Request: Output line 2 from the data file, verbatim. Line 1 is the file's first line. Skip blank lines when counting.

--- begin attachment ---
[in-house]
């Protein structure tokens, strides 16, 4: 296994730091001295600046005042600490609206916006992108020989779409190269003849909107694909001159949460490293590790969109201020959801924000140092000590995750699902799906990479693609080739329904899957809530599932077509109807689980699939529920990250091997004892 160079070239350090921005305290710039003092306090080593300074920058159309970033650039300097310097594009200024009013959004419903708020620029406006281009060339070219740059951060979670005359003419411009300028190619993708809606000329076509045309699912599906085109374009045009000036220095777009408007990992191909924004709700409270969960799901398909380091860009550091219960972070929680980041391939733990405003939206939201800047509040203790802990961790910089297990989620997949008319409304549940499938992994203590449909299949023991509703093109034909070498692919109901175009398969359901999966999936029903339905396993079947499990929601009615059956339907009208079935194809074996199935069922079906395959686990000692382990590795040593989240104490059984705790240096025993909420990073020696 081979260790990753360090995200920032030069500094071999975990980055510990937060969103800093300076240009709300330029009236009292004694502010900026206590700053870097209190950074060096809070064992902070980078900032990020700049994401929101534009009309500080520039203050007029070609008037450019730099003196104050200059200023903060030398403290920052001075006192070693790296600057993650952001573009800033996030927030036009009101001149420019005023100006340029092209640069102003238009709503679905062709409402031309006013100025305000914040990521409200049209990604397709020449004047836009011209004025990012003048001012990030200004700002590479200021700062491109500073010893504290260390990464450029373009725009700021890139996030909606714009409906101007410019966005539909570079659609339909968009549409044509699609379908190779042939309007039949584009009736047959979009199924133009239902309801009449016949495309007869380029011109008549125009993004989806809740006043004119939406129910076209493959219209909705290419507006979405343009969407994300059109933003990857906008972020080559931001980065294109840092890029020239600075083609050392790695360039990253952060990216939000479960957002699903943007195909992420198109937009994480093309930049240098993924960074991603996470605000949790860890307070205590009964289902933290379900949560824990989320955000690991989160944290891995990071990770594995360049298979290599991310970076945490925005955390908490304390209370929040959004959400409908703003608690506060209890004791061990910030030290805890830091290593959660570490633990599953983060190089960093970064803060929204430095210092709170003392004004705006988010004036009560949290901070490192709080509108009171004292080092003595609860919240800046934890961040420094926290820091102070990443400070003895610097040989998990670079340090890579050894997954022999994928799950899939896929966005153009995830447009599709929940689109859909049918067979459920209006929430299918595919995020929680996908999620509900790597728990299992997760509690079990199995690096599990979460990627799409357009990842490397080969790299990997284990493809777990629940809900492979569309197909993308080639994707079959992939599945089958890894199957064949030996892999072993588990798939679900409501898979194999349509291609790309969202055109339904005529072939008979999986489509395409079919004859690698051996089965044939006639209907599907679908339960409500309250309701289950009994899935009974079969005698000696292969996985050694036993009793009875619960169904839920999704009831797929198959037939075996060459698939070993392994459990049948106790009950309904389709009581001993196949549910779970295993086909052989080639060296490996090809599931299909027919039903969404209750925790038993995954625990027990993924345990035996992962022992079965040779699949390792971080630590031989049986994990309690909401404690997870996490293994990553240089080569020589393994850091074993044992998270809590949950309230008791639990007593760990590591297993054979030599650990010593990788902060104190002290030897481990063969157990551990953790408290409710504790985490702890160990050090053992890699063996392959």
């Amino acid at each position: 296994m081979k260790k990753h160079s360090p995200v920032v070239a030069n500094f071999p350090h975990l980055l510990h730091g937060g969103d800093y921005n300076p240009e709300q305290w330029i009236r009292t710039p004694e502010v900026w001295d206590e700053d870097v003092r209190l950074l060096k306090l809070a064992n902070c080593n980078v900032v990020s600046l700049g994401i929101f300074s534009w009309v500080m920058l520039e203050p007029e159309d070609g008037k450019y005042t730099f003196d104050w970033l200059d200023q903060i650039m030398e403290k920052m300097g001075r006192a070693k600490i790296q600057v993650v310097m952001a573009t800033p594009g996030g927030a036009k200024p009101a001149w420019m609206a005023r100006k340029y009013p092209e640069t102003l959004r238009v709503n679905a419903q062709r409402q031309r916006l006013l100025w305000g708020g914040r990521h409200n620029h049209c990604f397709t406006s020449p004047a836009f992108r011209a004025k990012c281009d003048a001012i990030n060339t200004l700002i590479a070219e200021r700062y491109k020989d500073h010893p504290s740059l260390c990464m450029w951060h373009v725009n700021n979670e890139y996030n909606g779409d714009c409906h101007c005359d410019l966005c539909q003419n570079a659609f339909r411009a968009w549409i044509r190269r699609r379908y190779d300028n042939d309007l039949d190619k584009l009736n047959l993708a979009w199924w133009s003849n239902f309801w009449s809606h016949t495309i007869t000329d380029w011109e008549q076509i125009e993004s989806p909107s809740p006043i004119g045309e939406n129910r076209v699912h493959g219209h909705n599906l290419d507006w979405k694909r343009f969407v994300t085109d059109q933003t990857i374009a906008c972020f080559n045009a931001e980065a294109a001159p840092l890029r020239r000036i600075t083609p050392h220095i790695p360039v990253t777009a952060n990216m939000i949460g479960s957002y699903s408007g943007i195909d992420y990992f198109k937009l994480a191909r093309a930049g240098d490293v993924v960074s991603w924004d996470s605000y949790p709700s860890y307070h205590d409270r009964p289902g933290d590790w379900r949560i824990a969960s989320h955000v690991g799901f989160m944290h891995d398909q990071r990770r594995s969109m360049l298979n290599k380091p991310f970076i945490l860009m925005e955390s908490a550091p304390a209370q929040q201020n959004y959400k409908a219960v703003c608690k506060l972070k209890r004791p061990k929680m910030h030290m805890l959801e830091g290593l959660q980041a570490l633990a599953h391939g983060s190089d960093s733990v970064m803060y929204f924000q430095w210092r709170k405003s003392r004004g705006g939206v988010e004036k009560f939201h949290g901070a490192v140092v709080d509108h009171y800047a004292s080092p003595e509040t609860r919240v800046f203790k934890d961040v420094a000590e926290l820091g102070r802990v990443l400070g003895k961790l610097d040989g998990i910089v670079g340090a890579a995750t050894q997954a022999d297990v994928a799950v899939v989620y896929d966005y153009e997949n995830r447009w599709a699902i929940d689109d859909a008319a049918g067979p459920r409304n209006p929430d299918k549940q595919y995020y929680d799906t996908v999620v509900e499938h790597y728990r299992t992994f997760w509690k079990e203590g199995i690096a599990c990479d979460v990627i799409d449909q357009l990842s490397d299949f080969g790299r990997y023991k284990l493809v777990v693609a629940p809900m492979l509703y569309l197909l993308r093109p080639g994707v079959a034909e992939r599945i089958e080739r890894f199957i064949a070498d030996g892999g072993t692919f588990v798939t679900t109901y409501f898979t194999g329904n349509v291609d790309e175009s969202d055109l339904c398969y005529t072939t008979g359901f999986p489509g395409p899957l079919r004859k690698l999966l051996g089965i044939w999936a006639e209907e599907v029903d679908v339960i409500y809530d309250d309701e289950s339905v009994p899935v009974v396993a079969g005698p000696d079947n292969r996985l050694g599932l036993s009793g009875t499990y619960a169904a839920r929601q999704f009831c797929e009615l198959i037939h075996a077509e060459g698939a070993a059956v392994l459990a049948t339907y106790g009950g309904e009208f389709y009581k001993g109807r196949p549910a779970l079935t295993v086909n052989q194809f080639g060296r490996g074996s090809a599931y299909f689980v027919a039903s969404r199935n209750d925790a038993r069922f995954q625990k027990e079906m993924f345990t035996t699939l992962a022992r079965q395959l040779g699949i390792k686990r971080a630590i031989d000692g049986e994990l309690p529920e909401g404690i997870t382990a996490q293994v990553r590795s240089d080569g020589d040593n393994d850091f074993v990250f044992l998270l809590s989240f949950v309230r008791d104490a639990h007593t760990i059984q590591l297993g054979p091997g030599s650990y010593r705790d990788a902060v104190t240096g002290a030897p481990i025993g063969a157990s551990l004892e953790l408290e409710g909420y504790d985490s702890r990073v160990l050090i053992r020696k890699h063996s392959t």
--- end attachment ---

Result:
């Protein structure tokens, strides 16, 4: 296994730091001295600046005042600490609206916006992108020989779409190269003849909107694909001159949460490293590790969109201020959801924000140092000590995750699902799906990479693609080739329904899957809530599932077509109807689980699939529920990250091997004892 160079070239350090921005305290710039003092306090080593300074920058159309970033650039300097310097594009200024009013959004419903708020620029406006281009060339070219740059951060979670005359003419411009300028190619993708809606000329076509045309699912599906085109374009045009000036220095777009408007990992191909924004709700409270969960799901398909380091860009550091219960972070929680980041391939733990405003939206939201800047509040203790802990961790910089297990989620997949008319409304549940499938992994203590449909299949023991509703093109034909070498692919109901175009398969359901999966999936029903339905396993079947499990929601009615059956339907009208079935194809074996199935069922079906395959686990000692382990590795040593989240104490059984705790240096025993909420990073020696 081979260790990753360090995200920032030069500094071999975990980055510990937060969103800093300076240009709300330029009236009292004694502010900026206590700053870097209190950074060096809070064992902070980078900032990020700049994401929101534009009309500080520039203050007029070609008037450019730099003196104050200059200023903060030398403290920052001075006192070693790296600057993650952001573009800033996030927030036009009101001149420019005023100006340029092209640069102003238009709503679905062709409402031309006013100025305000914040990521409200049209990604397709020449004047836009011209004025990012003048001012990030200004700002590479200021700062491109500073010893504290260390990464450029373009725009700021890139996030909606714009409906101007410019966005539909570079659609339909968009549409044509699609379908190779042939309007039949584009009736047959979009199924133009239902309801009449016949495309007869380029011109008549125009993004989806809740006043004119939406129910076209493959219209909705290419507006979405343009969407994300059109933003990857906008972020080559931001980065294109840092890029020239600075083609050392790695360039990253952060990216939000479960957002699903943007195909992420198109937009994480093309930049240098993924960074991603996470605000949790860890307070205590009964289902933290379900949560824990989320955000690991989160944290891995990071990770594995360049298979290599991310970076945490925005955390908490304390209370929040959004959400409908703003608690506060209890004791061990910030030290805890830091290593959660570490633990599953983060190089960093970064803060929204430095210092709170003392004004705006988010004036009560949290901070490192709080509108009171004292080092003595609860919240800046934890961040420094926290820091102070990443400070003895610097040989998990670079340090890579050894997954022999994928799950899939896929966005153009995830447009599709929940689109859909049918067979459920209006929430299918595919995020929680996908999620509900790597728990299992997760509690079990199995690096599990979460990627799409357009990842490397080969790299990997284990493809777990629940809900492979569309197909993308080639994707079959992939599945089958890894199957064949030996892999072993588990798939679900409501898979194999349509291609790309969202055109339904005529072939008979999986489509395409079919004859690698051996089965044939006639209907599907679908339960409500309250309701289950009994899935009974079969005698000696292969996985050694036993009793009875619960169904839920999704009831797929198959037939075996060459698939070993392994459990049948106790009950309904389709009581001993196949549910779970295993086909052989080639060296490996090809599931299909027919039903969404209750925790038993995954625990027990993924345990035996992962022992079965040779699949390792971080630590031989049986994990309690909401404690997870996490293994990553240089080569020589393994850091074993044992998270809590949950309230008791639990007593760990590591297993054979030599650990010593990788902060104190002290030897481990063969157990551990953790408290409710504790985490702890160990050090053992890699063996392959």